EK SHAAM GIRMITIYON KE NAAM-an evening dedicated to memories of Indentured labourers. By CALVARY INDIAN ASSEMBLY OF GOD CHURCH, OTAHUHU, AUCKLAND.
Panghat pe Nandlal cher gayo re...people in the festive mood on stage at Calvary Temple, depicting dressing and costumes of Girmit Era.

The Youth Ministry of Calvary Indian Assembly of God Church organized an evening, ‘Ek Shaam Girmitiyon ke Naam’ (An Evening of Tribute to Girmitiyas) on Friday May 17 that stuck a sombre note in the hearts and minds of the audience as never before. All the members of this Church (over 400) are from Fiji and they sat enthralled by the presentations made in remembrance of the Girmitiyas.
Ladies in Girmit costume. Has any Naari Sabha or other Indo-Fijian groups been able to do anything like this anywhere, to mark memory of Girmitiya forbears? 

 A Bidesia (folk song – a lamentation) composed in the sugar cane fields of Fiji by the Girmitiyas, capturing their pain, suffering and angst, was sung in traditional tune and accompanied by traditional music. Speakers strongly alluded to the theme ‘reconnecting, reclaiming and restoring Indo-Fijian history,’ which was noted for its absence in school curriculum.

Kali kothariya mein betey sari ratia, kis koh bataaye hum peeer re Bidesia---live singing of traditional lament song-Bidesia
Violence during the Girmit and its impact on successive generations was alluded to by Mrs Manju Verma, a senior social worker with Child, Youth and family who has closely observed the residual effect of violence on successive generations, perpetrated during the Girmit.

Mori gagri na tor...the traditional water container
The MC for the evening, Ron Chandra stole the show, wearing dhoti, shirt, pagdi and moustache. Other men also dressed in traditional attire but the women were not to be outdone, as they came clad in lehnga, the traditional top with veiled heads that added an aura to a memorable evening that brought tears, joy and celebration beyond everyone’s expectation.

Muche hoh toh Nathu Lal jaisi -. Master of Ceremony, Ron Kumar, left, with his father at Girmit function.
Those wearing traditional attire proudly displayed their costumes, which brought wide applause and also evoked memories of an era when clothes were essentially worn to cover the human body in accordance with the societal norms.
A close-up of the humble Girmit attire by ladies at the evening's function.
The evening concluded with a feast of supper that was specially prepared by qualified chefs who are members of the church. The occasion ignited a thirst for knowledge on Girmit and reconnection with our Girmitiya forebears and preparations are now underway to make it bigger, better and brighter for the 135th anniversary next year. The occasion is to reflect the spirit of the Girmitiyas that transcended the barriers of race, religion or caste, allowing others to share the occasion, as they did in their pain and suffering during the Girmit.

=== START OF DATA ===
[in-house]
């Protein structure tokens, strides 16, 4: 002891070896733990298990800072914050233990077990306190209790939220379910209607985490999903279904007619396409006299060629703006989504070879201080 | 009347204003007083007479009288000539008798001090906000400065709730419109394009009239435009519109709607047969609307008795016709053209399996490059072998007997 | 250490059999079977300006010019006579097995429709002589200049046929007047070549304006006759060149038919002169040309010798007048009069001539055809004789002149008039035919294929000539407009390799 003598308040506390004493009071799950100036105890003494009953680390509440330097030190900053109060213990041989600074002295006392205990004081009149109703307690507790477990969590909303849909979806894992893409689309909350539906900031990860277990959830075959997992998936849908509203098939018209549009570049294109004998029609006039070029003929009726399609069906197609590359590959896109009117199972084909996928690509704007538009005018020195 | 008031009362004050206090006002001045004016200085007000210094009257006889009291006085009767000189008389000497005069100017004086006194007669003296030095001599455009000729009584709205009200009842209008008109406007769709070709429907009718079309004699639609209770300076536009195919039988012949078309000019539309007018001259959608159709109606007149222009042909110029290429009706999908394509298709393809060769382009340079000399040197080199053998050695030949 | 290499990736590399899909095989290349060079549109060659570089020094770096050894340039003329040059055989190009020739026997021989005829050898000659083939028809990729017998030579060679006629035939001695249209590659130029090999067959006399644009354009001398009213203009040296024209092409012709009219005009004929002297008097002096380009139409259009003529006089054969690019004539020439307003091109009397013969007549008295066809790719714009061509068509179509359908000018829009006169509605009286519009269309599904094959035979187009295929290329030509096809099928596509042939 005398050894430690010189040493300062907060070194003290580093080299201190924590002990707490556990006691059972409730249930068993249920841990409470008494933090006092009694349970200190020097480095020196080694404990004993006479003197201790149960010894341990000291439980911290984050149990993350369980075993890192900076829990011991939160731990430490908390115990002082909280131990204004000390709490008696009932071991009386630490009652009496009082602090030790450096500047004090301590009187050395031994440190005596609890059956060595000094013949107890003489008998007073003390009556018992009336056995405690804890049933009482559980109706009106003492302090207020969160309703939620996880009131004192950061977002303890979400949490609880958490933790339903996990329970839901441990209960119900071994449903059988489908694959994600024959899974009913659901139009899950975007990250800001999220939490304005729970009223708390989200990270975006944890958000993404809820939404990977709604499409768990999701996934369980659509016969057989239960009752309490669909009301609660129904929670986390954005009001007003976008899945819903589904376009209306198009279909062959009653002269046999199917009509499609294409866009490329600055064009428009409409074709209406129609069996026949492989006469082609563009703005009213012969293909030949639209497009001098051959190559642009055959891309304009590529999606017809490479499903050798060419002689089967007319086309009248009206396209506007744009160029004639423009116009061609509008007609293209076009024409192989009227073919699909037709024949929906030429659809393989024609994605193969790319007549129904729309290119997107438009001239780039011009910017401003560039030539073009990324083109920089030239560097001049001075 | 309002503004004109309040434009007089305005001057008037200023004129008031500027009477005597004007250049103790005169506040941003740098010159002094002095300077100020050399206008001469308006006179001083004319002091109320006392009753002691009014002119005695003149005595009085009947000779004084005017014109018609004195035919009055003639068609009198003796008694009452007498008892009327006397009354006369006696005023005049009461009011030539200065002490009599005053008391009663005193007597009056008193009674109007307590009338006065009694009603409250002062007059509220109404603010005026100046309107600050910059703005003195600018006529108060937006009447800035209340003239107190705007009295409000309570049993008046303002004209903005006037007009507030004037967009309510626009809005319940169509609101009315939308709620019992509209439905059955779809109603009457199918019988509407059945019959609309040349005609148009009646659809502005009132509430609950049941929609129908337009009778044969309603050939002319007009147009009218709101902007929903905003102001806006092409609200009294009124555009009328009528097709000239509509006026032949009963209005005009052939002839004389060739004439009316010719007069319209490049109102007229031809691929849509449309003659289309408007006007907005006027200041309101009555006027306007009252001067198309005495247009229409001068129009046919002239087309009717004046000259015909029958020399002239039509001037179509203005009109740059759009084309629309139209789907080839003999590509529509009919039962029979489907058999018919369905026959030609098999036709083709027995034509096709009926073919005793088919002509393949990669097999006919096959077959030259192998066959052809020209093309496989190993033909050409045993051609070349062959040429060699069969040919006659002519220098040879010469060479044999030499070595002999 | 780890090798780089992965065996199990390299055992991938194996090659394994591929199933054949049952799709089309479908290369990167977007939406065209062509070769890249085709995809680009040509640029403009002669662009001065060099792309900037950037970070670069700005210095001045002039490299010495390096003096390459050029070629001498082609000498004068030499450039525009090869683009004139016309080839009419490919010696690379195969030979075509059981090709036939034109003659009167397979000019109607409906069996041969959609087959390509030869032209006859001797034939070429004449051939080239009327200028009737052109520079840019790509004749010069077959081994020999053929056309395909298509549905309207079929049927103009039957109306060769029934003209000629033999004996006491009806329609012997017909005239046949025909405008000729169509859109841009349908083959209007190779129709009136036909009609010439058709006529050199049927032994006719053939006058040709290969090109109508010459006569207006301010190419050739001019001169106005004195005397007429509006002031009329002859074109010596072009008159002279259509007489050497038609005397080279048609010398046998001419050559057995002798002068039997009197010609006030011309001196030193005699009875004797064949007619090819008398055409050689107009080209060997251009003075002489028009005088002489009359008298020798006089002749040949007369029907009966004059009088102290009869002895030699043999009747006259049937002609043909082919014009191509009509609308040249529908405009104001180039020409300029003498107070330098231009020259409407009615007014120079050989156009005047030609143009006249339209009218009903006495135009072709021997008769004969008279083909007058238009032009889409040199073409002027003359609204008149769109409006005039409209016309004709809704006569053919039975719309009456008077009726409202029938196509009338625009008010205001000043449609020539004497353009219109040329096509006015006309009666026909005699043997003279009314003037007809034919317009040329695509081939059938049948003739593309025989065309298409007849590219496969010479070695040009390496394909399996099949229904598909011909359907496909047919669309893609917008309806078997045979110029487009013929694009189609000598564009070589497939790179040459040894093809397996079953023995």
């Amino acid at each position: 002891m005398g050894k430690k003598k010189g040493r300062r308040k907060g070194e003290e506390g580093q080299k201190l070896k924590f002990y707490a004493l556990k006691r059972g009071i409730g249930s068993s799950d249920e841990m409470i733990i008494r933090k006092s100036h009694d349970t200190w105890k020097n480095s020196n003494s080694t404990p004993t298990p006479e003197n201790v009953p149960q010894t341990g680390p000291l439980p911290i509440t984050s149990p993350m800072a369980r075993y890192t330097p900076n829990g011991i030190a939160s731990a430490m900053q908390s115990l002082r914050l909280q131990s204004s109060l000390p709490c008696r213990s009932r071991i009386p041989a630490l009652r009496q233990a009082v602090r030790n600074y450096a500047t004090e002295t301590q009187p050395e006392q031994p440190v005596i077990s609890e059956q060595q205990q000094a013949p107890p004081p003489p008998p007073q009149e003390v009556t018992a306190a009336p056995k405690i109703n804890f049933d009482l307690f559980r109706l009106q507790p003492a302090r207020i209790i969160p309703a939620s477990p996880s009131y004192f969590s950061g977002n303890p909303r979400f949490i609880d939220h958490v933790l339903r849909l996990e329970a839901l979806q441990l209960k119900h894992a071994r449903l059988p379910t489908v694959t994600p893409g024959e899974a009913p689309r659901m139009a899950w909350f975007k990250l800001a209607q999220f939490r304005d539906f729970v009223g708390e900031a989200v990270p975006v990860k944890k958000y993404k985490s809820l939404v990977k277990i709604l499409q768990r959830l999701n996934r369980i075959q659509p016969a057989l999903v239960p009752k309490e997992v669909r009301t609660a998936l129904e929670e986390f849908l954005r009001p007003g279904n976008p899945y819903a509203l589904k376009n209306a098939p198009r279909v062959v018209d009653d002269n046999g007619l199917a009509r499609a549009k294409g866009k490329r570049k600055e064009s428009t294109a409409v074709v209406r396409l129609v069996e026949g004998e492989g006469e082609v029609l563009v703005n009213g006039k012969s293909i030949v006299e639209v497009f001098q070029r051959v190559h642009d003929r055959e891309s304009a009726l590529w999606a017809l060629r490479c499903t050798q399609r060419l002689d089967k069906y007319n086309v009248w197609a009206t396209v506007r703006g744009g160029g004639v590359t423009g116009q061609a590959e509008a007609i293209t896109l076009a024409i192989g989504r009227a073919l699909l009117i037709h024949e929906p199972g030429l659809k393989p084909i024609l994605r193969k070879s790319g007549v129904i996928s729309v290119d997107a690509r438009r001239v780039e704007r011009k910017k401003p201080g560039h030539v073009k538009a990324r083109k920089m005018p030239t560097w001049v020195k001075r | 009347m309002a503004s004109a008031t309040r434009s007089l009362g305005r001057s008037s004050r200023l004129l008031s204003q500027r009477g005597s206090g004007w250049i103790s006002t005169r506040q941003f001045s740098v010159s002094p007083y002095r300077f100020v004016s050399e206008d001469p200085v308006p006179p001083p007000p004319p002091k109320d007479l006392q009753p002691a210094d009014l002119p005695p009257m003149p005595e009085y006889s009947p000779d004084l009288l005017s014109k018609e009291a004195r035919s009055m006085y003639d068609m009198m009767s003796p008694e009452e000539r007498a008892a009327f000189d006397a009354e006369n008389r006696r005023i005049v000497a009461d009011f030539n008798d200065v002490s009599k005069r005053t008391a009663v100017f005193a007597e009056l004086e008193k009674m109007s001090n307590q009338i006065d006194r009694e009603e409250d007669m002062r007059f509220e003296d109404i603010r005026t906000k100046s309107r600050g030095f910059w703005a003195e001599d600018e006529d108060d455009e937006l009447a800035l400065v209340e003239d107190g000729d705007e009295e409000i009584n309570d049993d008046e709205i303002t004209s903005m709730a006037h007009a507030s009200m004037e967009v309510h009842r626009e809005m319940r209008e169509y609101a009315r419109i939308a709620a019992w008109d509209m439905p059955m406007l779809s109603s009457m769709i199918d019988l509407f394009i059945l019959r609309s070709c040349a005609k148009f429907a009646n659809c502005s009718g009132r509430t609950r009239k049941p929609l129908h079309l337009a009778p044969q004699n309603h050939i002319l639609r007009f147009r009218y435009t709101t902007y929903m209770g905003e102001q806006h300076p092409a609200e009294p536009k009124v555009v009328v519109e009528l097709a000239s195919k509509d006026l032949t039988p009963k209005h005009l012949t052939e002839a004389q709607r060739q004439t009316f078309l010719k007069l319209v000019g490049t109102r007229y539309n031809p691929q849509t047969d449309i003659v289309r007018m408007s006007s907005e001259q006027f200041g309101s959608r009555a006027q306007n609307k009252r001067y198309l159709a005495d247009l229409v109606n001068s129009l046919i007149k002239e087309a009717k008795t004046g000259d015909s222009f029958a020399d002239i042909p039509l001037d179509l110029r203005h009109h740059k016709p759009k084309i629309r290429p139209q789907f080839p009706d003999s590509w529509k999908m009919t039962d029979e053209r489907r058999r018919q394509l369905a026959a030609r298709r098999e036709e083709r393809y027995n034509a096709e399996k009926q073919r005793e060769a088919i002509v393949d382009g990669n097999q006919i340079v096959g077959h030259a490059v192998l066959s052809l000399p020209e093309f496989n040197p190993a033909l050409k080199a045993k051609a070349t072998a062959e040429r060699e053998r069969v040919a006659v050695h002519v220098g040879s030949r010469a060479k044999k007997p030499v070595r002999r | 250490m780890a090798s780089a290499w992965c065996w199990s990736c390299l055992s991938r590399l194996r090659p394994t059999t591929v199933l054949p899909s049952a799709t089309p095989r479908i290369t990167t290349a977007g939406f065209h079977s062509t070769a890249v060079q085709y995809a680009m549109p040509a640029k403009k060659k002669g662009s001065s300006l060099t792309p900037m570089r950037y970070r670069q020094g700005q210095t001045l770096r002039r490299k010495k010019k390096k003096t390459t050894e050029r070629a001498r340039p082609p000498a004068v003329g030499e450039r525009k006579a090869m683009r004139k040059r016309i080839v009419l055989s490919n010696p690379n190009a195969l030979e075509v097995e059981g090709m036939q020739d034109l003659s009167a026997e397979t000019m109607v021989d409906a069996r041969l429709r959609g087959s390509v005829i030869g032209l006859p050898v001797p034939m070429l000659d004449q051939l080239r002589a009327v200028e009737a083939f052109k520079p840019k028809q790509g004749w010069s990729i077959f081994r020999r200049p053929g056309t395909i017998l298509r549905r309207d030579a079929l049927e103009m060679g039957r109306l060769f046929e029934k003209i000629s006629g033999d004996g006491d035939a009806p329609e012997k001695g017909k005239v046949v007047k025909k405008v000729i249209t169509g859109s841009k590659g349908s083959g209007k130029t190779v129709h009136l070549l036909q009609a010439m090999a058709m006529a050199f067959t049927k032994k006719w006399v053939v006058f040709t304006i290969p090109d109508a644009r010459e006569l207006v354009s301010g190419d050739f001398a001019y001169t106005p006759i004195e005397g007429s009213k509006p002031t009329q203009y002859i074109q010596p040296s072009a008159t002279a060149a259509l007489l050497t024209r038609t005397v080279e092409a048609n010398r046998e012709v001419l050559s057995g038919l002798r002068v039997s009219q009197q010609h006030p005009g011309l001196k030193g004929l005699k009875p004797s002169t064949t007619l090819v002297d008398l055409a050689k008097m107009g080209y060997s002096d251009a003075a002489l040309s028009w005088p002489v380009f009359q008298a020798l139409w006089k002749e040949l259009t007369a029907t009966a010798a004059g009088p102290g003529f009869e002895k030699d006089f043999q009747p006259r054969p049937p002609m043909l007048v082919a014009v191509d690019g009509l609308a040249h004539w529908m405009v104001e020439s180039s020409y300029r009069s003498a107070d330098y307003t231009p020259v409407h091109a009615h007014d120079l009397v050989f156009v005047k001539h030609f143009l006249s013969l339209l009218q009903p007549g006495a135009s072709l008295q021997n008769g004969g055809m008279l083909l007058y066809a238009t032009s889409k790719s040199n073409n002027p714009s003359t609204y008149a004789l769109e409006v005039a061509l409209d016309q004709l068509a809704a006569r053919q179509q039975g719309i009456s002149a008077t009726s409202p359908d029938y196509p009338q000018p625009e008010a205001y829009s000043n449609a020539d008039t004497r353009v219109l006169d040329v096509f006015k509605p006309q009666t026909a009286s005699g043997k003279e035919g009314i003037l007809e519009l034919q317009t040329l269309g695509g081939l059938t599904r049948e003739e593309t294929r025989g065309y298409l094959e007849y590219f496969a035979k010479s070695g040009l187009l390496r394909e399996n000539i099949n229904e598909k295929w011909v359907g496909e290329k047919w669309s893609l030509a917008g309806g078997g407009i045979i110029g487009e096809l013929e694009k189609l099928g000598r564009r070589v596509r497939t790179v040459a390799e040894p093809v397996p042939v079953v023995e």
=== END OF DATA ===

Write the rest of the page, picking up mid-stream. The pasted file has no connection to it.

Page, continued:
Yours truly, Thakur Ranjit Singh (left) and Rajendra Prasad, the engine room of Girmit commemoration with wives respectively Shashi Kala Singh (extreme right) and Aruna Prasad, next to her better half Rajendra .
Consequently, Pastor Andrew Pratap pledged that next year the doors of the Church will be opened to all those who are descendants of Girmitiyas to share an evening with the Church members. Display of Girmit artefacts and Girmit Dinner is expected to precede the function. Indeed, people will be encouraged to wear traditional clothes, which will be a physical manifestation of an era that evokes varied feelings and emotions.

Display of Girmit artefacts, including sugar cane, Indian wok 9karhaiya), coconut leaves broom, Sil/ Lohra (grinding stone), hurricane lamp, Ketli (kettle) etc.


As a Hindu I was ashamed that as over 80% of Girmitiyas were Hindus, and we have multitudes of bodies shouting praises of Hinduism, yet we could not come together to honour the memories of those who were honoured by a recent minority Church. It is an advice to the so-called Hindu Indo-Fijian leaders and priests to come out and learn from Indian Churches in what and how they do to advance the status of youth and unfortunate in our community. Our Brahmins and Pundits, who are the biggest beneficiaries of legacies of Girmit, failed to show at Girmit Remembrance Day at Skipton hall the next day on 18 May, 2013.  But that is another story, FIJI PUNDIT will tell later.

FIJI PUNDIT salutes Pastor Andrew Pratap and his Calvary Indian Assembly of God Church for their initiative and love for their heritage. My only wish is that our Hindu organisations, priests and Brahmins will also have some motivation to become functioning part of our community to contribute handsomely to the community well-being  and not only remain beneficiaries of a legacy we have forgotten. AMEN.

[Thakur Ranjit Singh -E-mail:]